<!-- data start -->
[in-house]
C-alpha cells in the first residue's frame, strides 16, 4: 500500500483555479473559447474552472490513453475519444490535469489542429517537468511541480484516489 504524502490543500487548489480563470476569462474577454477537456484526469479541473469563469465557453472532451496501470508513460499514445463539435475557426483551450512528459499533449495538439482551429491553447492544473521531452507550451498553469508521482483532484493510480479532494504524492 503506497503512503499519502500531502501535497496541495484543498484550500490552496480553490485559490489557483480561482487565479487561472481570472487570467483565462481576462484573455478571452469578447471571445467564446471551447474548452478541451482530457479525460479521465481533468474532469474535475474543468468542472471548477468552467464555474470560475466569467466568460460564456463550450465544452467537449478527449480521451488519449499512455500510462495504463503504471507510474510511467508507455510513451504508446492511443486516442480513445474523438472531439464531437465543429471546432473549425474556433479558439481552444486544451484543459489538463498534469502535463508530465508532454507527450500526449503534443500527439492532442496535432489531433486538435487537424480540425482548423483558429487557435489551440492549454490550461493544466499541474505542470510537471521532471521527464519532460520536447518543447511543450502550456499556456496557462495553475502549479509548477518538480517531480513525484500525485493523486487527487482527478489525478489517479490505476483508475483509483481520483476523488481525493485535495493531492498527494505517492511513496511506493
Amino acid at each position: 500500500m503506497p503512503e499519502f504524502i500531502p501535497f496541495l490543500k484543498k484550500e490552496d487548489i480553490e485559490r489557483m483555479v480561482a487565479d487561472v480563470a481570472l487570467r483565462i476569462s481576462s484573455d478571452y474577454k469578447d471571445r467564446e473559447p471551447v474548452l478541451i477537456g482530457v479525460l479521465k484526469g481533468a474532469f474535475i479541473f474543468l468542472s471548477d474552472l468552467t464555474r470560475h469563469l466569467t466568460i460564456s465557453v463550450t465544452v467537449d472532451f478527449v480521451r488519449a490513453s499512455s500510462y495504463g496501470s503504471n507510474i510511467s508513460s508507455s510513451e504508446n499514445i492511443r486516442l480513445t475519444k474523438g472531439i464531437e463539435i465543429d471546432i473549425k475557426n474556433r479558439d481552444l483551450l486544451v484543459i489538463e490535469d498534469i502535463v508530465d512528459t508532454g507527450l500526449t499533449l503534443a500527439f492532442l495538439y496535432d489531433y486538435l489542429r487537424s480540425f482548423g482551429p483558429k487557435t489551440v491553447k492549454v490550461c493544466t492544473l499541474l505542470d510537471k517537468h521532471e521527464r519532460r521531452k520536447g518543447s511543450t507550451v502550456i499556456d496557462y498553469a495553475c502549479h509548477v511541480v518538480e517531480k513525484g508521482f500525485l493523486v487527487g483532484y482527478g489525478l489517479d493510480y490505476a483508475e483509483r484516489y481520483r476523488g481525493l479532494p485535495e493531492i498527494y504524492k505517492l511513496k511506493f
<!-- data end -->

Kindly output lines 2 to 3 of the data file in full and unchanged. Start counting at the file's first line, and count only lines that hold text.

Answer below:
C-alpha cells in the first residue's frame, strides 16, 4: 500500500483555479473559447474552472490513453475519444490535469489542429517537468511541480484516489 504524502490543500487548489480563470476569462474577454477537456484526469479541473469563469465557453472532451496501470508513460499514445463539435475557426483551450512528459499533449495538439482551429491553447492544473521531452507550451498553469508521482483532484493510480479532494504524492 503506497503512503499519502500531502501535497496541495484543498484550500490552496480553490485559490489557483480561482487565479487561472481570472487570467483565462481576462484573455478571452469578447471571445467564446471551447474548452478541451482530457479525460479521465481533468474532469474535475474543468468542472471548477468552467464555474470560475466569467466568460460564456463550450465544452467537449478527449480521451488519449499512455500510462495504463503504471507510474510511467508507455510513451504508446492511443486516442480513445474523438472531439464531437465543429471546432473549425474556433479558439481552444486544451484543459489538463498534469502535463508530465508532454507527450500526449503534443500527439492532442496535432489531433486538435487537424480540425482548423483558429487557435489551440492549454490550461493544466499541474505542470510537471521532471521527464519532460520536447518543447511543450502550456499556456496557462495553475502549479509548477518538480517531480513525484500525485493523486487527487482527478489525478489517479490505476483508475483509483481520483476523488481525493485535495493531492498527494505517492511513496511506493
Amino acid at each position: 500500500m503506497p503512503e499519502f504524502i500531502p501535497f496541495l490543500k484543498k484550500e490552496d487548489i480553490e485559490r489557483m483555479v480561482a487565479d487561472v480563470a481570472l487570467r483565462i476569462s481576462s484573455d478571452y474577454k469578447d471571445r467564446e473559447p471551447v474548452l478541451i477537456g482530457v479525460l479521465k484526469g481533468a474532469f474535475i479541473f474543468l468542472s471548477d474552472l468552467t464555474r470560475h469563469l466569467t466568460i460564456s465557453v463550450t465544452v467537449d472532451f478527449v480521451r488519449a490513453s499512455s500510462y495504463g496501470s503504471n507510474i510511467s508513460s508507455s510513451e504508446n499514445i492511443r486516442l480513445t475519444k474523438g472531439i464531437e463539435i465543429d471546432i473549425k475557426n474556433r479558439d481552444l483551450l486544451v484543459i489538463e490535469d498534469i502535463v508530465d512528459t508532454g507527450l500526449t499533449l503534443a500527439f492532442l495538439y496535432d489531433y486538435l489542429r487537424s480540425f482548423g482551429p483558429k487557435t489551440v491553447k492549454v490550461c493544466t492544473l499541474l505542470d510537471k517537468h521532471e521527464r519532460r521531452k520536447g518543447s511543450t507550451v502550456i499556456d496557462y498553469a495553475c502549479h509548477v511541480v518538480e517531480k513525484g508521482f500525485l493523486v487527487g483532484y482527478g489525478l489517479d493510480y490505476a483508475e483509483r484516489y481520483r476523488g481525493l479532494p485535495e493531492i498527494y504524492k505517492l511513496k511506493f